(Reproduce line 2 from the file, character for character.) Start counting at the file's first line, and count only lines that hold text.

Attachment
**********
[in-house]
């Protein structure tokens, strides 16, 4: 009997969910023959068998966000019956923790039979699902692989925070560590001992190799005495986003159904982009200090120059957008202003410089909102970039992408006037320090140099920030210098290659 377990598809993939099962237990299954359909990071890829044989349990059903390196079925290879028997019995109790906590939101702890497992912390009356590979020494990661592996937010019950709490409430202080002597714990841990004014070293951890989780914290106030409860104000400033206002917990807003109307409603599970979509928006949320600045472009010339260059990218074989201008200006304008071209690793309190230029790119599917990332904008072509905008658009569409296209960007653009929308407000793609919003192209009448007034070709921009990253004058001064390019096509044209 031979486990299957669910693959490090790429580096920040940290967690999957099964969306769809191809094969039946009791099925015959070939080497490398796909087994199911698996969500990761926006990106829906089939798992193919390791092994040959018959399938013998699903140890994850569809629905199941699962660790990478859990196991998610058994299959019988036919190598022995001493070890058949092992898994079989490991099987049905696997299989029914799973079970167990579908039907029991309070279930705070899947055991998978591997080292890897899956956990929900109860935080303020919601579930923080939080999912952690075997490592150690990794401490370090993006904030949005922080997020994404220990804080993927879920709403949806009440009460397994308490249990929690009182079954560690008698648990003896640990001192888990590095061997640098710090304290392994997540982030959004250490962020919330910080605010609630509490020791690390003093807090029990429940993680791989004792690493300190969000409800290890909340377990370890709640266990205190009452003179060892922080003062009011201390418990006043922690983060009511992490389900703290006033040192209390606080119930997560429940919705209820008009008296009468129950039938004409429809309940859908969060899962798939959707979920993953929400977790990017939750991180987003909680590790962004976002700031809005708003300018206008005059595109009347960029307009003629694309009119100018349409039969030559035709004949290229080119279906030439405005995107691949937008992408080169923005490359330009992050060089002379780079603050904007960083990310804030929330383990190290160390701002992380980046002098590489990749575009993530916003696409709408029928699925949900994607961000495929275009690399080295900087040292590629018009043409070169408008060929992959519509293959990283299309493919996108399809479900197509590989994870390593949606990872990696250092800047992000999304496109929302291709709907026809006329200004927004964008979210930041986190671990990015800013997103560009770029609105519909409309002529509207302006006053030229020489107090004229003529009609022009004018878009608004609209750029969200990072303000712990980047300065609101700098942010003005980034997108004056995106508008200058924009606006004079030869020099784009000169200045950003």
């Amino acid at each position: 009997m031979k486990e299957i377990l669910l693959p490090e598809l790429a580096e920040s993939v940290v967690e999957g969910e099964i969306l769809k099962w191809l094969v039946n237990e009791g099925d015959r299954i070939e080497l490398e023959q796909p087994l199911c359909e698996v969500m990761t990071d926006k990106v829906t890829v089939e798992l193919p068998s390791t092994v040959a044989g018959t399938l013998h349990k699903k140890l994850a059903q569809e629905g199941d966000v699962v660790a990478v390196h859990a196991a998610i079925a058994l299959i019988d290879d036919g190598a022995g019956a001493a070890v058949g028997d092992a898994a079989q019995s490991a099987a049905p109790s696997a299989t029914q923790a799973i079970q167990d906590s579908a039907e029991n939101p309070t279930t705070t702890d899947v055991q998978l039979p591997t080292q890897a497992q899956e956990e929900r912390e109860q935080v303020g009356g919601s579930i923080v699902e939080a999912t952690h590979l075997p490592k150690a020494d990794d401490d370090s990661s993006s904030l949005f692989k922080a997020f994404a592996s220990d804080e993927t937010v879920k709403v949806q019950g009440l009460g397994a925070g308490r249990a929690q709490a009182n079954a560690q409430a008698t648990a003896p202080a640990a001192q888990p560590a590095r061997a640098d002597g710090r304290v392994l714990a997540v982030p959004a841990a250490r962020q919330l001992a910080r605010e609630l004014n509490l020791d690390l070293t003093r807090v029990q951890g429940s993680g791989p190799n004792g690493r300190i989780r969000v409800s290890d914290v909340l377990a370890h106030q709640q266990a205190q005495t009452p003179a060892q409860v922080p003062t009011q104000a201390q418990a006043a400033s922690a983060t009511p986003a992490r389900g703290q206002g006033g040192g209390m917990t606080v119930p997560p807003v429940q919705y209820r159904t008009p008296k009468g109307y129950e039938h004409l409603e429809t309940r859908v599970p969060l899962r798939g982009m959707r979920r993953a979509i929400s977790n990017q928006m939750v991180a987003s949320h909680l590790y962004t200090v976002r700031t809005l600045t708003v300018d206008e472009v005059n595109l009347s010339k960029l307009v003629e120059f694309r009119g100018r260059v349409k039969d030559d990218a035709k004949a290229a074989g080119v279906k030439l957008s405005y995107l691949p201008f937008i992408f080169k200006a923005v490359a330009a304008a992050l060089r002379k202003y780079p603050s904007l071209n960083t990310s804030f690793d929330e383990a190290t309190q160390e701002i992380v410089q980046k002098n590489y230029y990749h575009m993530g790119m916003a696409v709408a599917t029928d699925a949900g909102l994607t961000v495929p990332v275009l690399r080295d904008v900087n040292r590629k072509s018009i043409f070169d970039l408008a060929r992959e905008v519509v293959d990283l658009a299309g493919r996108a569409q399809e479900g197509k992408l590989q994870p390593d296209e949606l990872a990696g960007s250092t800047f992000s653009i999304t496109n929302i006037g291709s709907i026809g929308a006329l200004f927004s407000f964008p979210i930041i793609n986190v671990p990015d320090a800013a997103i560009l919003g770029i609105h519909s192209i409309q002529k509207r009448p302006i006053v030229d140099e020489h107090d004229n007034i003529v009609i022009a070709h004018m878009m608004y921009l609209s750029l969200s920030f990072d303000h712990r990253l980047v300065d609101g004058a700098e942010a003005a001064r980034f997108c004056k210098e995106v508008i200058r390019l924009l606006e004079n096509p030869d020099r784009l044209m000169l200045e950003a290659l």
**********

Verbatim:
């Protein structure tokens, strides 16, 4: 009997969910023959068998966000019956923790039979699902692989925070560590001992190799005495986003159904982009200090120059957008202003410089909102970039992408006037320090140099920030210098290659 377990598809993939099962237990299954359909990071890829044989349990059903390196079925290879028997019995109790906590939101702890497992912390009356590979020494990661592996937010019950709490409430202080002597714990841990004014070293951890989780914290106030409860104000400033206002917990807003109307409603599970979509928006949320600045472009010339260059990218074989201008200006304008071209690793309190230029790119599917990332904008072509905008658009569409296209960007653009929308407000793609919003192209009448007034070709921009990253004058001064390019096509044209 031979486990299957669910693959490090790429580096920040940290967690999957099964969306769809191809094969039946009791099925015959070939080497490398796909087994199911698996969500990761926006990106829906089939798992193919390791092994040959018959399938013998699903140890994850569809629905199941699962660790990478859990196991998610058994299959019988036919190598022995001493070890058949092992898994079989490991099987049905696997299989029914799973079970167990579908039907029991309070279930705070899947055991998978591997080292890897899956956990929900109860935080303020919601579930923080939080999912952690075997490592150690990794401490370090993006904030949005922080997020994404220990804080993927879920709403949806009440009460397994308490249990929690009182079954560690008698648990003896640990001192888990590095061997640098710090304290392994997540982030959004250490962020919330910080605010609630509490020791690390003093807090029990429940993680791989004792690493300190969000409800290890909340377990370890709640266990205190009452003179060892922080003062009011201390418990006043922690983060009511992490389900703290006033040192209390606080119930997560429940919705209820008009008296009468129950039938004409429809309940859908969060899962798939959707979920993953929400977790990017939750991180987003909680590790962004976002700031809005708003300018206008005059595109009347960029307009003629694309009119100018349409039969030559035709004949290229080119279906030439405005995107691949937008992408080169923005490359330009992050060089002379780079603050904007960083990310804030929330383990190290160390701002992380980046002098590489990749575009993530916003696409709408029928699925949900994607961000495929275009690399080295900087040292590629018009043409070169408008060929992959519509293959990283299309493919996108399809479900197509590989994870390593949606990872990696250092800047992000999304496109929302291709709907026809006329200004927004964008979210930041986190671990990015800013997103560009770029609105519909409309002529509207302006006053030229020489107090004229003529009609022009004018878009608004609209750029969200990072303000712990980047300065609101700098942010003005980034997108004056995106508008200058924009606006004079030869020099784009000169200045950003």